Chef (2014) Movie Review (Sneak preview at Golden Village)

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Written, directed and also starred in this half and one hour long foodie comedy is Jon Faveau, as Carl Casper, the ‘Chef of disappointment’. Additionally please do not anticipate Jon Faveau, executive producer for Iron Man, and Robert Downey Jr. for some ‘Iron Chef’ collaboration. To spread around further Faux pas, audience will actually feel moment of embarrassing social blunder or indiscretion, thankfully not for themselves but for the leading protagonist. Simply due to that this is definitely not your run out-of-the-mill slapstick comedy with toilet humor.

Viewers will be utterly disappointed, this again is not a movie that got made by accident when lunatics took over the asylum and decided to start filming themselves cook. Chef, is a brilliantly composed and sequenced piece of culīna art. Carefully structured, within the first ten minutes into the film, one can relate and be immersed into the life of Chef Carl Casper. Why the Chef of disappointment, you may ask, firstly as cliché as it is he disappoints his kid with many promises he could not fulfill while he seeks fatherly approval. Secondly he is secretly disappointed with himself, unable to let loose his true creative process and abilities in an dictatorial environment by the controlling restaurant owner. Everyone loves a critic, and intense pressure from the highly acclaimed world renowned food critic Ramsey Michel (Oliver Platt), who unfortunately became the inciting incident for Chef Carl Casper, product of a simple tweet reply on ‘twitter’.

The authentic story of rags to riches is now in reverse; riches to rags. While esteeming himself as a restaurant chef before he quits his job, he reluctantly starts up a food truck, the only means to do the thing he loves so passionately. Refusing to compromise his creative integrity at the restaurant, he is now set free to make magic with the menu he wishes to create. Starting back in Miami with a ruined heap of moving metal with traces indicating it was a burrito truck, he teams up with former Chef de partie (John Leguizamo) and his son (Emjay Anthony) to rediscover his passion for the kitchen. First opening and they were hard at work, dealing ‘cubanos’ cuban sandwiches, taking money, making change, dumping crushed up dollar bills into the money box, passing and repassing each other in their cramped space with moves like dancers perfectly choreographed, foreshadowing a sign of excellent teamwork. Out from a little initiation, they embarked on a journey, road trip, open road discovery towards home, along the way finding his roots and discovering his need for family connection. The underlying message of this comedy is the bond between father and child, no matter how busy dad is or the gap in generation. Doing ‘fun things’ together may not exactly be the definition of ‘good time with dad’ from a rejected child’s point of view.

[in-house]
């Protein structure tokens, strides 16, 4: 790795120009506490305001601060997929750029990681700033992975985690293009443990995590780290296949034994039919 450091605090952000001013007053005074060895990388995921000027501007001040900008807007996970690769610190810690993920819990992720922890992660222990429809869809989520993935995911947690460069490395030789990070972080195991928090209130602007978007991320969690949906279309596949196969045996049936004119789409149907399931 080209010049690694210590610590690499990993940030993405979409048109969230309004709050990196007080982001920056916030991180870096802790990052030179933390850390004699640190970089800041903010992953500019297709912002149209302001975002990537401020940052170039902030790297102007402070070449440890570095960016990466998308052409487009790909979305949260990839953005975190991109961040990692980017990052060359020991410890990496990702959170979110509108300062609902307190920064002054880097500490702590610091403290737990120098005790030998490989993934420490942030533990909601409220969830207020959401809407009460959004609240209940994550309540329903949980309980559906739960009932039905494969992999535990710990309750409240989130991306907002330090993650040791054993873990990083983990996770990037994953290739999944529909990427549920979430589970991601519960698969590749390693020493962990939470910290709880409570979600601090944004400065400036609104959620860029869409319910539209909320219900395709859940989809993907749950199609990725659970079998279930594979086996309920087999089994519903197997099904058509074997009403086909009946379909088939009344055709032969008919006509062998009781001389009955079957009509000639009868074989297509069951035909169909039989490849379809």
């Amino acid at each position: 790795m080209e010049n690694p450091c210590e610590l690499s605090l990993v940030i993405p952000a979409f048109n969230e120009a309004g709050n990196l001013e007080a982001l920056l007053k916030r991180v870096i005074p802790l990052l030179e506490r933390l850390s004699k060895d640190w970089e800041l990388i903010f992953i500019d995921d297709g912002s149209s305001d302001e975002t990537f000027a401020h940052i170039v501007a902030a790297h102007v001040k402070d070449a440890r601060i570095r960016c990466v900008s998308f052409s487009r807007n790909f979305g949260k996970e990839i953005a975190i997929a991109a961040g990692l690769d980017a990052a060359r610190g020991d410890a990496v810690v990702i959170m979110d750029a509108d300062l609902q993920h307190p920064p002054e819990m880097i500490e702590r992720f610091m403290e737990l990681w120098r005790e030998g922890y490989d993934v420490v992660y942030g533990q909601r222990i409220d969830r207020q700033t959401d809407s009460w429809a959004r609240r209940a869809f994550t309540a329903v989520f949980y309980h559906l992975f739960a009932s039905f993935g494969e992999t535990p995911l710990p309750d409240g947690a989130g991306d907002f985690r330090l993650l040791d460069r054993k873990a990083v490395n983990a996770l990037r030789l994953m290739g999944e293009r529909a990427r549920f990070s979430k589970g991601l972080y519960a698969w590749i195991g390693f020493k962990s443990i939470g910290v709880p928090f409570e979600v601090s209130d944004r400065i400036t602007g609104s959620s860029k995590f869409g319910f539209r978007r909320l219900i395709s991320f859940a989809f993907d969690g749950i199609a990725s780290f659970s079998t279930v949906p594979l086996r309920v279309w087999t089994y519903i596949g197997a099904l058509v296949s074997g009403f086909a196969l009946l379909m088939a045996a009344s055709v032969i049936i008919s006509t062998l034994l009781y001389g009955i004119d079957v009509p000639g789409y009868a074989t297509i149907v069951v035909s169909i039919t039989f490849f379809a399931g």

The cast is faultless –the movie wouldn’t pull it off any better with any other actors or actresses. Essentially there was well-timed breathing space for laughs and a good comedy’s exact opposite, those heart wrenching moments. Where you want to shout from your seat to urge him to persevere on, or break your heart, suffer in silence and remorse for him. A little trivia during the credits, you will learn that Jon Favreau did his own cooking by training with food truck chef, Roy Choi. With cinematographer, Kramer Morgenthau (Thor 2013, Game of Thrones 2012), the presentation of food seen through the lens will more than blow your mind from all logical explanation and science, you’ll develop the ability to smell the food off-screen and even have a taste on the lining at the tip of your tongue, not the overwhelming full flavors of it, but enough to get you begging to have a bite. The soft ambience lighting with dramatic highlights in scenes will present food in such a sumptuous manner, you want to climb through the screen to satisfy and reach a mental climax.

No doubt that this is a comedy not to be missed, especially by families. It is often and well said that ‘a family that eats together, stays together’. Having enough spice and a solid storyline, I would strongly recommend viewers to enjoy the full experience, by skipping on your meal before the show.

Watch the trailer here:

This review is written by Timothy Seow Theron. He is a Lighting Technician and Artist, involved in film productions such as Anthony Chen’s Ilo Ilo as the Assistant Art Director. His photography works on elements and interior design are also featured in local periodicals.